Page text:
We also know that one of the old writers for WFRP, Graeme Davis, has been brought back on board to do a new version of the Enemy Within campaign for 4th edition – a kind of director’s cut.
But they have also promised there will be new material as well.
Initial products will be a Starter Set and a Rulebook – cover art has been release for both, and they have also appeared in a distributor’s catalogue – with USD pricing (image from Lance Anderson on the WFRP 4e Facebook group):
Plus we know there is a new version of the Enemy Within campaign being worked on as well for all the nostalgic old timers (me included!) No more details though on that.
The two cover images released so far are for the Starter Set and the Rulebook. The rulebook image is certainly an homage to 1st edition, whereas the Starter Set strikes me as something that might appeal to fans of games such as Vermintide, so perhaps they’re trying to appeal to a new market of Warhammer Fantasy fans here? That can only be a good thing. I’m not sure if I love the artwork yet – it looks a bit too bright and cartoony for me. I also wonder if the archetypal hero characters displayed will give players the wrong idea about WFRP – where are the rat-catchers and artisan apprentices? Although having said that those mundane characters never appeared on the WFRP 1e cover either! WFRP 1e ended up having more of a pathetic aesthetic than perhaps the cover artwork indicated.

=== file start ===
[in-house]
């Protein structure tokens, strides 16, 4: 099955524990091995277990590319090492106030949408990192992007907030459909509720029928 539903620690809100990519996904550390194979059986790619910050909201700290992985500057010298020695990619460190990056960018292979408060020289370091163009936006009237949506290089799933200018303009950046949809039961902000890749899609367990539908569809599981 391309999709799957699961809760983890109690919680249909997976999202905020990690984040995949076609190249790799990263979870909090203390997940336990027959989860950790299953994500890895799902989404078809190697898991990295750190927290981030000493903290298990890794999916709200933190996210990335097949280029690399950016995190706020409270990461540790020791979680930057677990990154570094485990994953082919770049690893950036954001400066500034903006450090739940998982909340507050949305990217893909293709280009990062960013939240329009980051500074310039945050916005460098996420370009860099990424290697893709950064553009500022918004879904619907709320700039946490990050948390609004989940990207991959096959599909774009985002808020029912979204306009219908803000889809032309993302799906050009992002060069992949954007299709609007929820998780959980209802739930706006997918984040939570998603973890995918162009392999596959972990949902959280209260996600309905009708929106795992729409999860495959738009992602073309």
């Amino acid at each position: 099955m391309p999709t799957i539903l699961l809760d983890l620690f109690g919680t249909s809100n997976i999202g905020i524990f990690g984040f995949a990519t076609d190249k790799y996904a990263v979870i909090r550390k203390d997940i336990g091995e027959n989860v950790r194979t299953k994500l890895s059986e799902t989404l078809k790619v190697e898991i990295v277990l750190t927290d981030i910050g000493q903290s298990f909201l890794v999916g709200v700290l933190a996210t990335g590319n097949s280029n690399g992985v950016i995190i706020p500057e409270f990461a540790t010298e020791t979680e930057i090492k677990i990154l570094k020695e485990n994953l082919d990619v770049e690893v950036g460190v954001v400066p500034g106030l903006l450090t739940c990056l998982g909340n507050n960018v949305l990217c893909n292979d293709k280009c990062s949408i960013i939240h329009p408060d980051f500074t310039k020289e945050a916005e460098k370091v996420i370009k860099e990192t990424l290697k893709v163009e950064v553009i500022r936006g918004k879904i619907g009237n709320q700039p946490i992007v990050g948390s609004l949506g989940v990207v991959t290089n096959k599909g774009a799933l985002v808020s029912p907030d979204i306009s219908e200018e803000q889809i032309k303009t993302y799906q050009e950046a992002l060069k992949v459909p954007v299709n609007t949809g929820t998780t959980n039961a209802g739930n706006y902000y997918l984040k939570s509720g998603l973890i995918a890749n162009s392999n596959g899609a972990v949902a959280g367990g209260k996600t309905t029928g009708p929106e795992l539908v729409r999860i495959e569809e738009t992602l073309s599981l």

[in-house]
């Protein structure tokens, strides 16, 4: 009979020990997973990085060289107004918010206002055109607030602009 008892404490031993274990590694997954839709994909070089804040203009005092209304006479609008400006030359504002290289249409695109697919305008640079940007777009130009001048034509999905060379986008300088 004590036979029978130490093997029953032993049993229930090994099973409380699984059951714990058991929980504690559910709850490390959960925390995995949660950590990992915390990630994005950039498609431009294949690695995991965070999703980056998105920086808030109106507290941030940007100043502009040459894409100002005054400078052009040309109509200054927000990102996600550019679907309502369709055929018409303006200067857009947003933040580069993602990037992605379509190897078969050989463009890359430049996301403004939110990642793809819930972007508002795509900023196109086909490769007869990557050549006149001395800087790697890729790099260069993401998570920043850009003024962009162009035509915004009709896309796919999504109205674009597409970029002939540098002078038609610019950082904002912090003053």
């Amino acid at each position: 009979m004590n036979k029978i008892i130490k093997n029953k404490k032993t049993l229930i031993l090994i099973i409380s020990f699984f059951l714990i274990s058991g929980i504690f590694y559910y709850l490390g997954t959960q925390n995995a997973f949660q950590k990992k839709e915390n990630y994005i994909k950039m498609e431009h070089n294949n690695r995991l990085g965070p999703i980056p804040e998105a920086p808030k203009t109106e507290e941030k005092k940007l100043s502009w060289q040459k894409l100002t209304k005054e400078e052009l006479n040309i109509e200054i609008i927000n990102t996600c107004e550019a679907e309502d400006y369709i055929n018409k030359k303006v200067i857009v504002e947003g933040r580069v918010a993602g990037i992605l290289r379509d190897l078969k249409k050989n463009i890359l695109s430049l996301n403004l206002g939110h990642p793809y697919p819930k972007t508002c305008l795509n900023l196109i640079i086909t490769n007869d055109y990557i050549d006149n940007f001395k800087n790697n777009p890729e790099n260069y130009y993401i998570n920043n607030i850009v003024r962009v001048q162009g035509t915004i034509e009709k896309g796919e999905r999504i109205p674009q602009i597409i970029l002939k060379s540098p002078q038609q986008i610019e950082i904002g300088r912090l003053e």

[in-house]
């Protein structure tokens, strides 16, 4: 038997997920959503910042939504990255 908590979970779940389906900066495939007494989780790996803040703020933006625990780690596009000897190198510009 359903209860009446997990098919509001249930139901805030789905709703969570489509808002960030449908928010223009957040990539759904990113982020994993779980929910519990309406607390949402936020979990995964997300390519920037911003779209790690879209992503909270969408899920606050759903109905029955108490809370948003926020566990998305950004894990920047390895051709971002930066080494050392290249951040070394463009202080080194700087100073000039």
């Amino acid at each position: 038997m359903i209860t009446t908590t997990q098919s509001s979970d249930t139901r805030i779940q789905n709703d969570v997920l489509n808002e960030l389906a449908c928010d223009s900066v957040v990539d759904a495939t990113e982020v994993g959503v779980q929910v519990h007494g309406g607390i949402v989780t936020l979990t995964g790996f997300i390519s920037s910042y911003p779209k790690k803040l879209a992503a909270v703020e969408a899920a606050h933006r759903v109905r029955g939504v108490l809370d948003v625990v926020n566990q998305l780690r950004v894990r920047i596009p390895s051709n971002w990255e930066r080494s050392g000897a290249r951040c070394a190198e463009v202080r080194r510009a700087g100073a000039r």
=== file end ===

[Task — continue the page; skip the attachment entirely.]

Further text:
Very possibly at UK Games Expo between 1st and 3rd June 2018 – the organisers have announced that it will be launched – see this video about the show.
First a disclaimer –this isn’t a detailed review of the Lost Mine of Phandelver adventure module that comes with the new D&D 5th Edition Starter Box set, but rather a bit of a critique of it based on my own expectations for new Dungeons & Dragons.
What I’m saying is that I won’t offer a detailed analysis of the adventure or go into a lot of the details of what it’s about – so you if you want that have a look elsewhere – but rather I’m going to offer some views on why the adventure, although well produced, doesn’t work as I wanted it to – and how I think it could do more.
So a bit of a moan really! Here’s the problems I had with it:
It’s still pretty much a Dungeon bash. Although there’s some links between the different locations – finding Gundrun and looking for his brothers, once there the PCs just move from room to room and fight whatever they come across. There’s no sense of something actually happening.